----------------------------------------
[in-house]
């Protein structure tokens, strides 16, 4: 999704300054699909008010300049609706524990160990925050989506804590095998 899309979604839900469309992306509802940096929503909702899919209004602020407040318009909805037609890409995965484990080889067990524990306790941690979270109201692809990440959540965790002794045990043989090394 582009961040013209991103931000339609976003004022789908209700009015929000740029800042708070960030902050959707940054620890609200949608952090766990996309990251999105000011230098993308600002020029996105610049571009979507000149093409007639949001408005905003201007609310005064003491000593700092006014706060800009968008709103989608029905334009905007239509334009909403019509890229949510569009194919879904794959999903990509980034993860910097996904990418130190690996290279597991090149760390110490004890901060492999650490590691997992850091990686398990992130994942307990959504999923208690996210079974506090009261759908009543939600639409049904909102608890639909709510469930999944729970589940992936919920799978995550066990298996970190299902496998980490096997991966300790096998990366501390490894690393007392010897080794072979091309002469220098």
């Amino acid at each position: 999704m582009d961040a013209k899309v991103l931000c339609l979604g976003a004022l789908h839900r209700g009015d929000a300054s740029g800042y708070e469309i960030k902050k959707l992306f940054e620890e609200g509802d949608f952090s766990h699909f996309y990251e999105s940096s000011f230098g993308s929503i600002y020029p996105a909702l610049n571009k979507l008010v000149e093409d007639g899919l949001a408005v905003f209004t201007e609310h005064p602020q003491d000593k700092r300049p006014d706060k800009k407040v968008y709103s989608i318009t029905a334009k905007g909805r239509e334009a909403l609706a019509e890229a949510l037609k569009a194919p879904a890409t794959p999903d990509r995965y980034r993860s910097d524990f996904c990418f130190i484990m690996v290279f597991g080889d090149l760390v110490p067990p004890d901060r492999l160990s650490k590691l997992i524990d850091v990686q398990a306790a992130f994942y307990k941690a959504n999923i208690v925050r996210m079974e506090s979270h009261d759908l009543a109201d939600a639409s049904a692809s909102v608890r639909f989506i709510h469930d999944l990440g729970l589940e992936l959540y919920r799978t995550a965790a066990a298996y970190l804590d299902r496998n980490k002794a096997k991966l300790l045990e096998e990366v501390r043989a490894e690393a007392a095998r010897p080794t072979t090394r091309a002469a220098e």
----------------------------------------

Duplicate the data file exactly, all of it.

[in-house]
């Protein structure tokens, strides 16, 4: 999704300054699909008010300049609706524990160990925050989506804590095998 899309979604839900469309992306509802940096929503909702899919209004602020407040318009909805037609890409995965484990080889067990524990306790941690979270109201692809990440959540965790002794045990043989090394 582009961040013209991103931000339609976003004022789908209700009015929000740029800042708070960030902050959707940054620890609200949608952090766990996309990251999105000011230098993308600002020029996105610049571009979507000149093409007639949001408005905003201007609310005064003491000593700092006014706060800009968008709103989608029905334009905007239509334009909403019509890229949510569009194919879904794959999903990509980034993860910097996904990418130190690996290279597991090149760390110490004890901060492999650490590691997992850091990686398990992130994942307990959504999923208690996210079974506090009261759908009543939600639409049904909102608890639909709510469930999944729970589940992936919920799978995550066990298996970190299902496998980490096997991966300790096998990366501390490894690393007392010897080794072979091309002469220098």
């Amino acid at each position: 999704m582009d961040a013209k899309v991103l931000c339609l979604g976003a004022l789908h839900r209700g009015d929000a300054s740029g800042y708070e469309i960030k902050k959707l992306f940054e620890e609200g509802d949608f952090s766990h699909f996309y990251e999105s940096s000011f230098g993308s929503i600002y020029p996105a909702l610049n571009k979507l008010v000149e093409d007639g899919l949001a408005v905003f209004t201007e609310h005064p602020q003491d000593k700092r300049p006014d706060k800009k407040v968008y709103s989608i318009t029905a334009k905007g909805r239509e334009a909403l609706a019509e890229a949510l037609k569009a194919p879904a890409t794959p999903d990509r995965y980034r993860s910097d524990f996904c990418f130190i484990m690996v290279f597991g080889d090149l760390v110490p067990p004890d901060r492999l160990s650490k590691l997992i524990d850091v990686q398990a306790a992130f994942y307990k941690a959504n999923i208690v925050r996210m079974e506090s979270h009261d759908l009543a109201d939600a639409s049904a692809s909102v608890r639909f989506i709510h469930d999944l990440g729970l589940e992936l959540y919920r799978t995550a965790a066990a298996y970190l804590d299902r496998n980490k002794a096997k991966l300790l045990e096998e990366v501390r043989a490894e690393a007392a095998r010897p080794t072979t090394r091309a002469a220098e």